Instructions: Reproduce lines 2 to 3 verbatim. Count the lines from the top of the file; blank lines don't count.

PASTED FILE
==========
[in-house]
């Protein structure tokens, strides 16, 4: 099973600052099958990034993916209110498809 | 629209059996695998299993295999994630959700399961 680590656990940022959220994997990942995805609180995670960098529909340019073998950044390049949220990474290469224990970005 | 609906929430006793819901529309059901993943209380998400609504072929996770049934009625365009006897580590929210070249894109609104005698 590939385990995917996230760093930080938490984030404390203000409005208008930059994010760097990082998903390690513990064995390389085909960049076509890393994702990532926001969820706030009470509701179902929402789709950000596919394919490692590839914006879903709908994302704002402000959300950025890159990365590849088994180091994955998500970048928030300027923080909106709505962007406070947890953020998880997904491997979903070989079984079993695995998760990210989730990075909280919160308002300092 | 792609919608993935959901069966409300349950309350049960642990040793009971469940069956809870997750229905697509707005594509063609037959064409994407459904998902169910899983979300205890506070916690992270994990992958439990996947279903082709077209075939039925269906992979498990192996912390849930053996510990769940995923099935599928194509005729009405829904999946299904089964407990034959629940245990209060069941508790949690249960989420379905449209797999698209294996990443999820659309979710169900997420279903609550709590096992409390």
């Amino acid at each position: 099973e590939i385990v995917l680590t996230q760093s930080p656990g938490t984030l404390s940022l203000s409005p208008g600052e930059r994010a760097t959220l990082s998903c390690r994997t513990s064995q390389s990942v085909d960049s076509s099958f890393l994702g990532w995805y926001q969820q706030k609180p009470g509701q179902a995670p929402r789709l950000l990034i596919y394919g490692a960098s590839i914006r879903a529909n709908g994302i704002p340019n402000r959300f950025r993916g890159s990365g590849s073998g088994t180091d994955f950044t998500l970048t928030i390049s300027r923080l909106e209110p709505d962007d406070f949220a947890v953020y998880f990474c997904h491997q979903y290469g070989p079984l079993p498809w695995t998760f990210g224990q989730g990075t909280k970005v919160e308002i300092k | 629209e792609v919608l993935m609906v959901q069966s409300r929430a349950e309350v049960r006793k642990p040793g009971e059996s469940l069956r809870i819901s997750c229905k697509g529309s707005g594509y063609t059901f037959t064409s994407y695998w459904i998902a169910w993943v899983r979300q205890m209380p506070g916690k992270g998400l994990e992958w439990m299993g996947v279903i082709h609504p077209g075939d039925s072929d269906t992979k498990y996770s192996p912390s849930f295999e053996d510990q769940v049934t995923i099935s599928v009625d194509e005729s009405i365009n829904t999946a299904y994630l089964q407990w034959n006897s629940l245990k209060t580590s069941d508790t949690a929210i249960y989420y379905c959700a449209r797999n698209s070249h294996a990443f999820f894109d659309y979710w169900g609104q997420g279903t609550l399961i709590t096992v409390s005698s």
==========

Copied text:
């Protein structure tokens, strides 16, 4: 099973600052099958990034993916209110498809 | 629209059996695998299993295999994630959700399961 680590656990940022959220994997990942995805609180995670960098529909340019073998950044390049949220990474290469224990970005 | 609906929430006793819901529309059901993943209380998400609504072929996770049934009625365009006897580590929210070249894109609104005698 590939385990995917996230760093930080938490984030404390203000409005208008930059994010760097990082998903390690513990064995390389085909960049076509890393994702990532926001969820706030009470509701179902929402789709950000596919394919490692590839914006879903709908994302704002402000959300950025890159990365590849088994180091994955998500970048928030300027923080909106709505962007406070947890953020998880997904491997979903070989079984079993695995998760990210989730990075909280919160308002300092 | 792609919608993935959901069966409300349950309350049960642990040793009971469940069956809870997750229905697509707005594509063609037959064409994407459904998902169910899983979300205890506070916690992270994990992958439990996947279903082709077209075939039925269906992979498990192996912390849930053996510990769940995923099935599928194509005729009405829904999946299904089964407990034959629940245990209060069941508790949690249960989420379905449209797999698209294996990443999820659309979710169900997420279903609550709590096992409390």
């Amino acid at each position: 099973e590939i385990v995917l680590t996230q760093s930080p656990g938490t984030l404390s940022l203000s409005p208008g600052e930059r994010a760097t959220l990082s998903c390690r994997t513990s064995q390389s990942v085909d960049s076509s099958f890393l994702g990532w995805y926001q969820q706030k609180p009470g509701q179902a995670p929402r789709l950000l990034i596919y394919g490692a960098s590839i914006r879903a529909n709908g994302i704002p340019n402000r959300f950025r993916g890159s990365g590849s073998g088994t180091d994955f950044t998500l970048t928030i390049s300027r923080l909106e209110p709505d962007d406070f949220a947890v953020y998880f990474c997904h491997q979903y290469g070989p079984l079993p498809w695995t998760f990210g224990q989730g990075t909280k970005v919160e308002i300092k | 629209e792609v919608l993935m609906v959901q069966s409300r929430a349950e309350v049960r006793k642990p040793g009971e059996s469940l069956r809870i819901s997750c229905k697509g529309s707005g594509y063609t059901f037959t064409s994407y695998w459904i998902a169910w993943v899983r979300q205890m209380p506070g916690k992270g998400l994990e992958w439990m299993g996947v279903i082709h609504p077209g075939d039925s072929d269906t992979k498990y996770s192996p912390s849930f295999e053996d510990q769940v049934t995923i099935s599928v009625d194509e005729s009405i365009n829904t999946a299904y994630l089964q407990w034959n006897s629940l245990k209060t580590s069941d508790t949690a929210i249960y989420y379905c959700a449209r797999n698209s070249h294996a990443f999820f894109d659309y979710w169900g609104q997420g279903t609550l399961i709590t096992v409390s005698s």